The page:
If you’ve turned on a television set over the past week, you may have noticed that in the sports arena—usually dominated by baseball, football, and NASCAR—we have the whole summer Olympics thing going on. Personally, I’m reveling in the temporary popularity of sports that I actually like, such as gymnastics, swimming, and diving. I mean, it’s weird to see these events so prominently televised and apparently cared about by the mainstream media. Of course contemporary classical music isn’t exactly akin to the Olympic swimming competition (but watch out Michael Phelps-loving America, Dudamel is coming). No, new music is more like skeet shooting, canoeing, archery, handball, and the 50 kilometers walk—not as sexy, but still part of the games.
While NBC isn’t going to broadcast the 50 km walk during primetime, the event also won’t be completely ignored—maybe covered on cable or streaming on the web. While enthusiasts of the sport might be a little disappointed that swimming is overshadowing all their glory, I doubt they’re wringing their hand asking why there isn’t a bigger eager audience for the 50 km walk. I suspect that it’s a hardcore insular community of diehard walking fans, maybe a posse of folks who speed-walk themselves—much like the new music community, made up of current and former practitioners, experts, and the occasional interested fan.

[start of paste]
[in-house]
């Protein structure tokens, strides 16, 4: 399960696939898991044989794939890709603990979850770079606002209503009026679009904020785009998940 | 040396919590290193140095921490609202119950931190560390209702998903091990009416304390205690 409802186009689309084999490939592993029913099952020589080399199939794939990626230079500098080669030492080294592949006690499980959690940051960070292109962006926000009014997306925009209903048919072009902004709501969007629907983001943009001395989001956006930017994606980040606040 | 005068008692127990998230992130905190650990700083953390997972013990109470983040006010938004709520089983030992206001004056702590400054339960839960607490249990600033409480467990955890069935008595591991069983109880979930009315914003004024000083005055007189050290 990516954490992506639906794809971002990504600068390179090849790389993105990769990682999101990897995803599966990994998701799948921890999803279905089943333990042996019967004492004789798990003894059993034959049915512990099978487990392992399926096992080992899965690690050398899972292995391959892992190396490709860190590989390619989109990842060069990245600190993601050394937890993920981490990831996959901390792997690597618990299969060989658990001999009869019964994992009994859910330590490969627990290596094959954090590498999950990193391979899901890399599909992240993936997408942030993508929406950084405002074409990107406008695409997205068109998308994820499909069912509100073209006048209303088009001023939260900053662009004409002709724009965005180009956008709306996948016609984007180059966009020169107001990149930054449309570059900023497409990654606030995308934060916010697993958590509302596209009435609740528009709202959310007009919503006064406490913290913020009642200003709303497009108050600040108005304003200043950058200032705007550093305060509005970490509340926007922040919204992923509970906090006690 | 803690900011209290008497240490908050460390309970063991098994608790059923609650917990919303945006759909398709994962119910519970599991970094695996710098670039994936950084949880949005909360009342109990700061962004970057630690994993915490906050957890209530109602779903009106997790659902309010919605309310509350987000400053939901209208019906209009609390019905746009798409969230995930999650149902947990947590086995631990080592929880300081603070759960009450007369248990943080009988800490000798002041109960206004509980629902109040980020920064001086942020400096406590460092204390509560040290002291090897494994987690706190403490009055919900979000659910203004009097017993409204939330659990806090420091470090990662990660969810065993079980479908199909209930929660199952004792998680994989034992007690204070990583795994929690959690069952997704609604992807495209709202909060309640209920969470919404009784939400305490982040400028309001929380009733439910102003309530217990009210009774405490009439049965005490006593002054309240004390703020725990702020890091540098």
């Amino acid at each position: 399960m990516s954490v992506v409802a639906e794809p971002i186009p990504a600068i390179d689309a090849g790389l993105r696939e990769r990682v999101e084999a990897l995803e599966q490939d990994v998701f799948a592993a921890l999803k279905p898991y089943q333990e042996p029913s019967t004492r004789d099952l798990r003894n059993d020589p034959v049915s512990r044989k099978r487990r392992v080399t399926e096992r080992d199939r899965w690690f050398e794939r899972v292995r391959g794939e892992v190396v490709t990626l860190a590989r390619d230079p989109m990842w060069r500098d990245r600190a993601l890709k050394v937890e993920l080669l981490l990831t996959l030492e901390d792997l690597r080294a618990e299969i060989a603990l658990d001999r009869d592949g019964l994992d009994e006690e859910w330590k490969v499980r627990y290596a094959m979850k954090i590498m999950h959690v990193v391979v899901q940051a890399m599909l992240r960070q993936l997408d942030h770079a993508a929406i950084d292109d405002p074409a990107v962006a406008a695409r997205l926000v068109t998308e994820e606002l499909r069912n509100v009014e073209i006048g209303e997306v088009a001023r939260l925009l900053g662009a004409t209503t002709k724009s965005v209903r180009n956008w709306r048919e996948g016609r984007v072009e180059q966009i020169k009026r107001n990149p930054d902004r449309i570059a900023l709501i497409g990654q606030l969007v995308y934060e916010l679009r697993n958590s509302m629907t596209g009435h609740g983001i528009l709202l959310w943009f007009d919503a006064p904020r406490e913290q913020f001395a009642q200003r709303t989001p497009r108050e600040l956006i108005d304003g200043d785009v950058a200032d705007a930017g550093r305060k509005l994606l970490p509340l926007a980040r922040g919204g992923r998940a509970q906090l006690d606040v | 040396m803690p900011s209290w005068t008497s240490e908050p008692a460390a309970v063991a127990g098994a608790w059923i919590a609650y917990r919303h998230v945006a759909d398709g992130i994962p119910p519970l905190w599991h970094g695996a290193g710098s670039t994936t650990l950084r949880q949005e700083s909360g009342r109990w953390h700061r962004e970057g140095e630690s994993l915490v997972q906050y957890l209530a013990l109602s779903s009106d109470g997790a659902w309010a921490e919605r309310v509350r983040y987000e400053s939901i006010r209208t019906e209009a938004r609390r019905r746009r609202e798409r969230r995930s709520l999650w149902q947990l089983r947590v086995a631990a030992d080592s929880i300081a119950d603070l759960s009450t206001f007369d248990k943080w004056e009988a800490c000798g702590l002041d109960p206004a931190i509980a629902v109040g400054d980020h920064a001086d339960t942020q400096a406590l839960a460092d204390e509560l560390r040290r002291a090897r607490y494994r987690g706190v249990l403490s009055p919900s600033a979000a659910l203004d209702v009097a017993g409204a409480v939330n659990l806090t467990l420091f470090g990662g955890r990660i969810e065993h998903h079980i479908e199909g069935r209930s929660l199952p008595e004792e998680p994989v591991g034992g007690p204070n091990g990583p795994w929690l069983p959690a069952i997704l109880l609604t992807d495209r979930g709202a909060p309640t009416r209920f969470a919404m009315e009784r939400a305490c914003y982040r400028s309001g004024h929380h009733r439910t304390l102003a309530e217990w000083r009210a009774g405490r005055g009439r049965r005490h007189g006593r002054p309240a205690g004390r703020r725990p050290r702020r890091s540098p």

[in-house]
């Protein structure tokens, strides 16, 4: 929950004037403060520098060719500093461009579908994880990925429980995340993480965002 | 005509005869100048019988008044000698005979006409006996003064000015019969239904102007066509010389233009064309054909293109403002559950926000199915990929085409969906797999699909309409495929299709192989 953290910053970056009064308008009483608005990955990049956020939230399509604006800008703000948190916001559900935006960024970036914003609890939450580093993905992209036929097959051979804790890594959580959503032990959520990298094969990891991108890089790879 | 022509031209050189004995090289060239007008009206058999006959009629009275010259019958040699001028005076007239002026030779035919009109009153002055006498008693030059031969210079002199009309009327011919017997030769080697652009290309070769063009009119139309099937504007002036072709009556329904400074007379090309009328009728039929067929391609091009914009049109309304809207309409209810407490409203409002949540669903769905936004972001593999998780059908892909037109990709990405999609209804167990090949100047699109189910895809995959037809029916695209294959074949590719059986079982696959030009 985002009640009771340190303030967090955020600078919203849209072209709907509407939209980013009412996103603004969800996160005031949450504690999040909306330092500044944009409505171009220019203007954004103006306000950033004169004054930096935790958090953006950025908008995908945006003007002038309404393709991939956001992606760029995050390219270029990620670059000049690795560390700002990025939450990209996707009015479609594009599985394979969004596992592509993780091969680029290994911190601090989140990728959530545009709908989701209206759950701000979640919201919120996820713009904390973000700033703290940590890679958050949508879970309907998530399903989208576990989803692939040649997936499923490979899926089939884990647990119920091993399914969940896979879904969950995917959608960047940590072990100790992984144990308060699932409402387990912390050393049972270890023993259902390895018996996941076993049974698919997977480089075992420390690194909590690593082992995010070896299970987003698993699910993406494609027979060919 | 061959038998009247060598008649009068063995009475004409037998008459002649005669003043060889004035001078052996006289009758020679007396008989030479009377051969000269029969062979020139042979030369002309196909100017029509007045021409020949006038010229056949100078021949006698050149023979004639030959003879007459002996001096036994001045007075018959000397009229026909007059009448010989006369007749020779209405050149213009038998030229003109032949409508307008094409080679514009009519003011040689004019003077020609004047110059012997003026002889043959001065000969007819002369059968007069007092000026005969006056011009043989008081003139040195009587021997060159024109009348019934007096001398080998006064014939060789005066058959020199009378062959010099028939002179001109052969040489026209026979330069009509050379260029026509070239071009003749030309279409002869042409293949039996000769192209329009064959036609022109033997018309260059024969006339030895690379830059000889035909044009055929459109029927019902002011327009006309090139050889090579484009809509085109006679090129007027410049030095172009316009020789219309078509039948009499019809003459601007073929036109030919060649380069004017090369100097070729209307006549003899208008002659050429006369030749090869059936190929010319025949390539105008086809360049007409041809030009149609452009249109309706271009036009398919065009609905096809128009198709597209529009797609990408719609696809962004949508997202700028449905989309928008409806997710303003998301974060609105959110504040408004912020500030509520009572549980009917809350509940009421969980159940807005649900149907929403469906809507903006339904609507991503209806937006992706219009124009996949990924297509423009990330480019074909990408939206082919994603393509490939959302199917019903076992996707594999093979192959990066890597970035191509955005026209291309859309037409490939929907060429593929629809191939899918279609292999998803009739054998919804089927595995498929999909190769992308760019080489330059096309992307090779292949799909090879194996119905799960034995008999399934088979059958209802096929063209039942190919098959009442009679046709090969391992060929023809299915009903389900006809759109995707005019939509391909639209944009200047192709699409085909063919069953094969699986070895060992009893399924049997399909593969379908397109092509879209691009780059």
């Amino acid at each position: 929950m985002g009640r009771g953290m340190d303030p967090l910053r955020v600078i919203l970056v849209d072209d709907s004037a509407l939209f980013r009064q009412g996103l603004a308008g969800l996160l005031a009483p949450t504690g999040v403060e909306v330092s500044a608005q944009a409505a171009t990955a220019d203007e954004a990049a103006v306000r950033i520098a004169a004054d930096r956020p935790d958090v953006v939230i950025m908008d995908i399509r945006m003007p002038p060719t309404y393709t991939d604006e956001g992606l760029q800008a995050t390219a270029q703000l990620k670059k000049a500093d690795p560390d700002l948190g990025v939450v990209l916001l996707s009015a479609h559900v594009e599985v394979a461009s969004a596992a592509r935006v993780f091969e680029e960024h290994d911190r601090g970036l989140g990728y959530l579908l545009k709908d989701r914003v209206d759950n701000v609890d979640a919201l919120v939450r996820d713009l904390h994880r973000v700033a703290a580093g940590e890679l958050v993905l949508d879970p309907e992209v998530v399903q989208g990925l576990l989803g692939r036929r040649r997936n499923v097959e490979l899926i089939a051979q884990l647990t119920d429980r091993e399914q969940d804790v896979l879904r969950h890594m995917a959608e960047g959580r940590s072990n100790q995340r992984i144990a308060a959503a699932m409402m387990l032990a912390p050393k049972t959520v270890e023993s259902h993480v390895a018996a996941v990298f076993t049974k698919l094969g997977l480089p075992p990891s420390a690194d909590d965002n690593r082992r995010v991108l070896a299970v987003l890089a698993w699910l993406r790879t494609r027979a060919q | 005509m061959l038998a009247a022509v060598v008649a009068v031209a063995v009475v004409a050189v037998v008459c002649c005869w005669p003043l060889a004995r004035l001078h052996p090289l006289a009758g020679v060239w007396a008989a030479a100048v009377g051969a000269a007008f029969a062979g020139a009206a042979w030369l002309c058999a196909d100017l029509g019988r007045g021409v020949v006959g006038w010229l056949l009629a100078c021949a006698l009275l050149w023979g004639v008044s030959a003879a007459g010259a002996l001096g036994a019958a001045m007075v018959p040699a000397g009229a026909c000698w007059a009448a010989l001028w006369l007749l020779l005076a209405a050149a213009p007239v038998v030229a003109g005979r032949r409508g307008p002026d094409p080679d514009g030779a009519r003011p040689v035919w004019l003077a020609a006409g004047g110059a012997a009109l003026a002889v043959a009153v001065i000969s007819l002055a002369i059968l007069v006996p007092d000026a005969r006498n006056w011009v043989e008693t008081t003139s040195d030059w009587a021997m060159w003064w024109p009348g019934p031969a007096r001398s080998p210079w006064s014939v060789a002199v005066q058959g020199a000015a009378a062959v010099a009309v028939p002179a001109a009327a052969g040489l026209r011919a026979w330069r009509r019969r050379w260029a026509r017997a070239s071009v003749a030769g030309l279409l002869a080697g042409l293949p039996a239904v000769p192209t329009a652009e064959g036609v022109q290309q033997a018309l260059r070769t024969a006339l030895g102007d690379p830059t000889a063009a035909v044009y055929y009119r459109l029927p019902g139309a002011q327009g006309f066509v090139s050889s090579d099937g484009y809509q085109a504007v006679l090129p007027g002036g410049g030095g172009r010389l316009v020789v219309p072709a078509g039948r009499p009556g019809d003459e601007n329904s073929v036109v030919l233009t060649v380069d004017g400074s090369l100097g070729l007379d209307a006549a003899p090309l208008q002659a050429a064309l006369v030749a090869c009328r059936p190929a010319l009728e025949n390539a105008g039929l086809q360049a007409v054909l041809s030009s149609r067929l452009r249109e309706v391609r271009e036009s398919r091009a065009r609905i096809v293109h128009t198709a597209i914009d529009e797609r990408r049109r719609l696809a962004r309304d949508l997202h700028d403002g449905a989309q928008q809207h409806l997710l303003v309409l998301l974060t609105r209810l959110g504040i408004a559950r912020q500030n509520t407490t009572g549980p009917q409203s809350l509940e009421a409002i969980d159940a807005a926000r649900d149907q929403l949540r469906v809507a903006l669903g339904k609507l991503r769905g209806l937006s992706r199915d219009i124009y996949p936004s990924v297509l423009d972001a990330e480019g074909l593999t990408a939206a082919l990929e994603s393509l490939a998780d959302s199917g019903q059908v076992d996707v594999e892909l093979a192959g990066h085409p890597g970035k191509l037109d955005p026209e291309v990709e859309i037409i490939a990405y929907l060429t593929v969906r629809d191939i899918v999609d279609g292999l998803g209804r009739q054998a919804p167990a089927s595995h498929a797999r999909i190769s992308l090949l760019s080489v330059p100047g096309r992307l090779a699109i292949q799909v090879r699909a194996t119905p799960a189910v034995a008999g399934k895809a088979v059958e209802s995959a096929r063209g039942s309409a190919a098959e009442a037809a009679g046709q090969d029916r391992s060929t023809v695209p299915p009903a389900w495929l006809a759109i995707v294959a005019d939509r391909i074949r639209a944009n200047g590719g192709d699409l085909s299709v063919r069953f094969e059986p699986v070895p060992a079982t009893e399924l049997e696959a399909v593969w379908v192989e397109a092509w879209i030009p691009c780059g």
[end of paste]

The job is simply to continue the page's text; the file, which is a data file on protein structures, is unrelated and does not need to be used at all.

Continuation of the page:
I’m not of the mindset that if people could only hear new music, they’d be instantly converted connoisseurs. Frankly, I think it’s a little bit of a turn off to be so desperate for wide acceptance. Let’s take a cue from the speed walkers out there and revel in the fact that just as almost everybody walks, almost everybody listens to new music—on TV and the movies—even if they’re not aware of it or enriched by it. If walking turns you on, great. If it’s microtonal chord clusters that turn your crank, great. We should be satisfied to just be satisfied, not constantly be on the prowl to proselytize so that others can share in our ear-bending bliss. So we may not be the headline news, but we are a sustainable and more interesting, to say the least, slice of life.